JERUSALEM — Israel unveiled a new tactic this week aimed at deterring Palestinians from firing rockets out of the Gaza Strip. It will cut off Gaza’s electricity bit by bit as a pressure tactic every time rockets hit Israeli territory.
Israel provides more than half of Gaza’s electricity, and any power cutoff is sure to make life more difficult people in the impoverished region — and draw harsh international criticism.
The retaliation would begin with short cutoffs that would gradually increase for continued rocket fire, but a lengthy power blackout would not be imposed, defense officials said.
Israel’s government declared Gaza a “hostile territory” last month, clearing the way for sanctions. The decision came after the June takeover of the territory by HAMAS and almost daily rocket fire by Gaza militants at towns in southern Israel.
A rocket exploded on a home in the southern Israeli town of Sderot on Tuesday.
On Wednesday, the Israeli military killed two members of a Palestinian rocket squad in Gaza, HAMAS security and hospital officials said. The Israeli military said it attacked after rocket fire from the area.
The extremist group Islamic Jihad said it fired rockets a few minutes before the Israeli attack. It said the two dead were 15 years old. Often teenagers go out to get launchers after rockets are fired.
Early Thursday, Israeli soldiers killed two HAMAS militants in a clash near Khan Younis in Gaza, Hamas officials and the military said.
Israel’s deputy defense minister, Matan Vilnai, said it was time to increase pressure on the militants over the rocket fire.
“It’s clear that we have to cut off … the supply of electricity and the supply of fuel,” Vilnai told Israeli Army Radio. “We will dramatically reduce the flow of electricity from Israel over several weeks.”
Vilnai headed the team that formulated the plan, which was expected to be formally approved Thursday by Defense Minister Ehud Barak, Israeli officials said. They agreed to discuss the matter only if not quoted by name because the plan had not been officially adopted.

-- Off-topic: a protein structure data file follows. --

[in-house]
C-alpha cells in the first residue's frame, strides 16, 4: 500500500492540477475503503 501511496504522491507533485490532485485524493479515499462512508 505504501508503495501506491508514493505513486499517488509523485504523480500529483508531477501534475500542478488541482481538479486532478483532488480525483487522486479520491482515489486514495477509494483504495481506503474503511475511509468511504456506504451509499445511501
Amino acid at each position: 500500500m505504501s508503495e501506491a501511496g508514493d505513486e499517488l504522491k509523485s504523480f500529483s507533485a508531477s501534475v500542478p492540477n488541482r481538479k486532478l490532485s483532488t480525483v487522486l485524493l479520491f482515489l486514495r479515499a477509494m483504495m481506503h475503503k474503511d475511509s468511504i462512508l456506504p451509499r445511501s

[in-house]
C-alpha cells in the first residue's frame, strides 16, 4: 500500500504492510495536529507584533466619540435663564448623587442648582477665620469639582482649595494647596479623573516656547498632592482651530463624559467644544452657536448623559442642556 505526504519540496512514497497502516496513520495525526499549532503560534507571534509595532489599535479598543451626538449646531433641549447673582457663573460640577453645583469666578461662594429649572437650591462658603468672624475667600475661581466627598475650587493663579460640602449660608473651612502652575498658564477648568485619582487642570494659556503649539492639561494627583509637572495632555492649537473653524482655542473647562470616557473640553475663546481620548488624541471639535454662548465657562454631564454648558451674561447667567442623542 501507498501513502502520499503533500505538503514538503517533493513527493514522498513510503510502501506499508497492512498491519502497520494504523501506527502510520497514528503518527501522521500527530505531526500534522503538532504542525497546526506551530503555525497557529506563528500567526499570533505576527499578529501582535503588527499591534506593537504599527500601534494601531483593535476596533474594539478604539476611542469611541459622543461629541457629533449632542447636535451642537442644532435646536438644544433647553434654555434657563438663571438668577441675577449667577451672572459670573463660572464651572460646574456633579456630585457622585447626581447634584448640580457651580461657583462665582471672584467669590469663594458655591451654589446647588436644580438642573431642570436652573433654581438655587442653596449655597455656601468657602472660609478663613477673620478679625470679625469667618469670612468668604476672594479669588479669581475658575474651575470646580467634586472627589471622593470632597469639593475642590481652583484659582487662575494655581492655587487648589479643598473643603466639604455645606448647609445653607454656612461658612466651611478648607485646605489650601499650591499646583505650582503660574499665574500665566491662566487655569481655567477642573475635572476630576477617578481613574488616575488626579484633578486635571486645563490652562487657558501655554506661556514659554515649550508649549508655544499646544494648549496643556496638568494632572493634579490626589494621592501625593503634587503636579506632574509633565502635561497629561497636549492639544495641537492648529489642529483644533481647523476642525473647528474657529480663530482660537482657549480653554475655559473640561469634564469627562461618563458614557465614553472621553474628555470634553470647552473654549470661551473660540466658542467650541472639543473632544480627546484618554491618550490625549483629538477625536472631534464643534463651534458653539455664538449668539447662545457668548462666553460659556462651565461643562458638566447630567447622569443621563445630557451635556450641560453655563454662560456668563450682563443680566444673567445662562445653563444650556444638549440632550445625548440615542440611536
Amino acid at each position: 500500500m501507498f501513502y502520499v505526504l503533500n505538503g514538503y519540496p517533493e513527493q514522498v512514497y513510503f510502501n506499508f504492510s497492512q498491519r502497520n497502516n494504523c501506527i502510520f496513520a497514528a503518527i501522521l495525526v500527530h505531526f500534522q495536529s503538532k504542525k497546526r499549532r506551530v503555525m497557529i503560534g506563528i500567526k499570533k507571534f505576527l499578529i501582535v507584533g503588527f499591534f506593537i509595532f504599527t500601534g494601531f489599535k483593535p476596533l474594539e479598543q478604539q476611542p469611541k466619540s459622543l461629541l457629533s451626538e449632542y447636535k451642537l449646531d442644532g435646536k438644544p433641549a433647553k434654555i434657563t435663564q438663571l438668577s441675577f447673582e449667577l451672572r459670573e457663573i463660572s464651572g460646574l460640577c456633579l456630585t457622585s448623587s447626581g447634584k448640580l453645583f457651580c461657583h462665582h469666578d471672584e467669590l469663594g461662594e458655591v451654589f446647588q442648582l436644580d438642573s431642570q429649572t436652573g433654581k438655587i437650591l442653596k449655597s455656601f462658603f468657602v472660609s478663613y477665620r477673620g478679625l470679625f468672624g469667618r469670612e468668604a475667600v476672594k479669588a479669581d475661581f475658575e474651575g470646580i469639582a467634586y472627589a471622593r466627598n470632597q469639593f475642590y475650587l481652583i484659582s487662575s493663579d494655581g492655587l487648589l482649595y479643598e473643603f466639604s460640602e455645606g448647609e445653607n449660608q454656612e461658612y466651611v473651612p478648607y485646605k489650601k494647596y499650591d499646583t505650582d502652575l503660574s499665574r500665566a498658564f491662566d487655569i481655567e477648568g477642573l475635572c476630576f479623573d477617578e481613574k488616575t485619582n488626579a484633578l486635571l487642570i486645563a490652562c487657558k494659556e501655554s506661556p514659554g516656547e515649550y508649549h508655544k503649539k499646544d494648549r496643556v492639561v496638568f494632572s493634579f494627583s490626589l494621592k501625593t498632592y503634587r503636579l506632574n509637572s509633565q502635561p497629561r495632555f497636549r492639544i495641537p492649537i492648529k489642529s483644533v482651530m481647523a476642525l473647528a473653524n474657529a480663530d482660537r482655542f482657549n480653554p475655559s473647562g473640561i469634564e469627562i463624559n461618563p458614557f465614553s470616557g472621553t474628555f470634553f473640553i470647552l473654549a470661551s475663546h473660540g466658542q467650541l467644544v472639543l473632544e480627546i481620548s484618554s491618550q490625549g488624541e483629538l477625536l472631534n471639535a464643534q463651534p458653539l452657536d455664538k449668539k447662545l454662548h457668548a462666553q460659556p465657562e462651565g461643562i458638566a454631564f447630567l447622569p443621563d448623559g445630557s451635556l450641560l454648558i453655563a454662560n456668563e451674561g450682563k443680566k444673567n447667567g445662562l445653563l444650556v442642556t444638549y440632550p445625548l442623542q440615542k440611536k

The officials said Israel would start by cutting off electricity for 15 minutes after each rocket barrage, lengthening the blackout each day as long as rocket fire continued. It was not known when the policy would take effect.
Alaa Araj, an economic adviser to Gaza’s Hamas government, said the Israeli measure would violate human rights by hurting the strip’s entire population. “Society will be drawn into darkness and daily life will be crippled,” he said.
Israel can expect international criticism if it goes ahead with the plan.
When it first announced its intention to impose sanctions last month, U.N. Secretary-General Ban Ki-moon criticized the idea in unusually strong language, saying that “would be contrary to Israel’s obligations toward the civilian population under international humanitarian and human rights law.”
Israel counters that it must act to protect its civilians suffering from near-daily barrages of crude rockets fired from Gaza, even after it pulled its army and settlers out of the territory in 2005.
Despite its economic blockade of Gaza and regular military incursions and airstrikes, Israel has been unable to halt the rocket fire, which has killed 12 Israelis in six years and severely disrupted life in the area.
Most of the rockets have been launched by militants from Islamic Jihad, with HAMAS limiting itself mainly to firing mortar shells at border crossings. But Israel charges that HAMAS has done nothing to halt the rockets, and Israel holds it responsible because it controls Gaza.
Vilnai said Israel would not cut off power to hospitals and other vital installations. But Israel hopes the measure will convince Gazans they need to do more to stop the rocket fire.
Akram Hamad, an unemployed resident of the northern Gaza town of Beit Hanoun, said the Israeli decision amounted to “collective punishment,” but would not deter the rocket fire, which he termed “legitimate self-defense.”
“This can’t be accepted by international organizations, to cut electricity from the whole town because a rocket is fired,” he said.
It is unclear what effect an Israeli cutoff would have. Gaza already suffers from electricity shortages and many buildings have backup generators.
Also Wednesday, Palestinian gunmen in a passing car seriously wounded an Israeli soldier waiting at a bus stop near the West Bank settlement of Ariel, the army said. A previously unknown offshoot of Fatah, the movement headed by Palestinian President Mahmoud Abbas, took responsibility for the shooting in a phone call to The Associated Press.
Addressing Israel’s parliament Wednesday, Prime Minister Ehud Olmert expressed hope the planned Mideast conference this year will mark “the beginning of the end of the conflict between us and the Palestinians.”
Olmert said, however, that peace cannot be made at conferences, reflecting Israel’s attempts to scale back expectations for the gathering called by President Bush.
Israeli and Palestinian negotiating teams met Wednesday, Palestinian negotiator Saeb Erekat said. No agreements were announced.